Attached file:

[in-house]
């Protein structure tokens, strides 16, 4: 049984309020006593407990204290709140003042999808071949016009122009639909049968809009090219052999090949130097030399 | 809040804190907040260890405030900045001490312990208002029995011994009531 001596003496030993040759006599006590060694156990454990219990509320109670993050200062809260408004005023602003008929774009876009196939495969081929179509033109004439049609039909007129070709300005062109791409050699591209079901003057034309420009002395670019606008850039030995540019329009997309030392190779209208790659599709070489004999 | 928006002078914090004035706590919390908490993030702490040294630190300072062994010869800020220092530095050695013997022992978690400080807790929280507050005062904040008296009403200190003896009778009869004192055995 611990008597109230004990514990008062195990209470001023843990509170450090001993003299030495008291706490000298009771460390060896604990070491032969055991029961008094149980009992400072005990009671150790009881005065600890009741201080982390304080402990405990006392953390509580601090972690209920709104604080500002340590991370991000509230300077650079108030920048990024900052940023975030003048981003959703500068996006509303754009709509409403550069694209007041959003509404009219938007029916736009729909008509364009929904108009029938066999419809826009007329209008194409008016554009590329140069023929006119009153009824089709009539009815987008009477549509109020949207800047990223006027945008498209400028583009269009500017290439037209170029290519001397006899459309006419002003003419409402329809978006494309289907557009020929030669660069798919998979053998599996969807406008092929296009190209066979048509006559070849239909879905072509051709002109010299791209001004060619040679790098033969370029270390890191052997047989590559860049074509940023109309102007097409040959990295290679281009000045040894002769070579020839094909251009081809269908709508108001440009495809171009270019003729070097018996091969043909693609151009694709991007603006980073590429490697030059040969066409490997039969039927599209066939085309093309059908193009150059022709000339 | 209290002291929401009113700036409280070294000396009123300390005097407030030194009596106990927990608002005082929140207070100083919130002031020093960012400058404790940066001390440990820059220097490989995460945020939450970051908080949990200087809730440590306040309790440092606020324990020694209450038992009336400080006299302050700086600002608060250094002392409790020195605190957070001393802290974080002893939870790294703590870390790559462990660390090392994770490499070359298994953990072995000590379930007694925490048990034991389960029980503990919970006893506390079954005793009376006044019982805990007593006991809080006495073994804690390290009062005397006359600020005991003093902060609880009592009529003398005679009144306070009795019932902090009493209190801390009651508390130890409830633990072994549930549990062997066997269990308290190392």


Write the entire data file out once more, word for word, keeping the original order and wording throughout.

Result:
[in-house]
């Protein structure tokens, strides 16, 4: 049984309020006593407990204290709140003042999808071949016009122009639909049968809009090219052999090949130097030399 | 809040804190907040260890405030900045001490312990208002029995011994009531 001596003496030993040759006599006590060694156990454990219990509320109670993050200062809260408004005023602003008929774009876009196939495969081929179509033109004439049609039909007129070709300005062109791409050699591209079901003057034309420009002395670019606008850039030995540019329009997309030392190779209208790659599709070489004999 | 928006002078914090004035706590919390908490993030702490040294630190300072062994010869800020220092530095050695013997022992978690400080807790929280507050005062904040008296009403200190003896009778009869004192055995 611990008597109230004990514990008062195990209470001023843990509170450090001993003299030495008291706490000298009771460390060896604990070491032969055991029961008094149980009992400072005990009671150790009881005065600890009741201080982390304080402990405990006392953390509580601090972690209920709104604080500002340590991370991000509230300077650079108030920048990024900052940023975030003048981003959703500068996006509303754009709509409403550069694209007041959003509404009219938007029916736009729909008509364009929904108009029938066999419809826009007329209008194409008016554009590329140069023929006119009153009824089709009539009815987008009477549509109020949207800047990223006027945008498209400028583009269009500017290439037209170029290519001397006899459309006419002003003419409402329809978006494309289907557009020929030669660069798919998979053998599996969807406008092929296009190209066979048509006559070849239909879905072509051709002109010299791209001004060619040679790098033969370029270390890191052997047989590559860049074509940023109309102007097409040959990295290679281009000045040894002769070579020839094909251009081809269908709508108001440009495809171009270019003729070097018996091969043909693609151009694709991007603006980073590429490697030059040969066409490997039969039927599209066939085309093309059908193009150059022709000339 | 209290002291929401009113700036409280070294000396009123300390005097407030030194009596106990927990608002005082929140207070100083919130002031020093960012400058404790940066001390440990820059220097490989995460945020939450970051908080949990200087809730440590306040309790440092606020324990020694209450038992009336400080006299302050700086600002608060250094002392409790020195605190957070001393802290974080002893939870790294703590870390790559462990660390090392994770490499070359298994953990072995000590379930007694925490048990034991389960029980503990919970006893506390079954005793009376006044019982805990007593006991809080006495073994804690390290009062005397006359600020005991003093902060609880009592009529003398005679009144306070009795019932902090009493209190801390009651508390130890409830633990072994549930549990062997066997269990308290190392």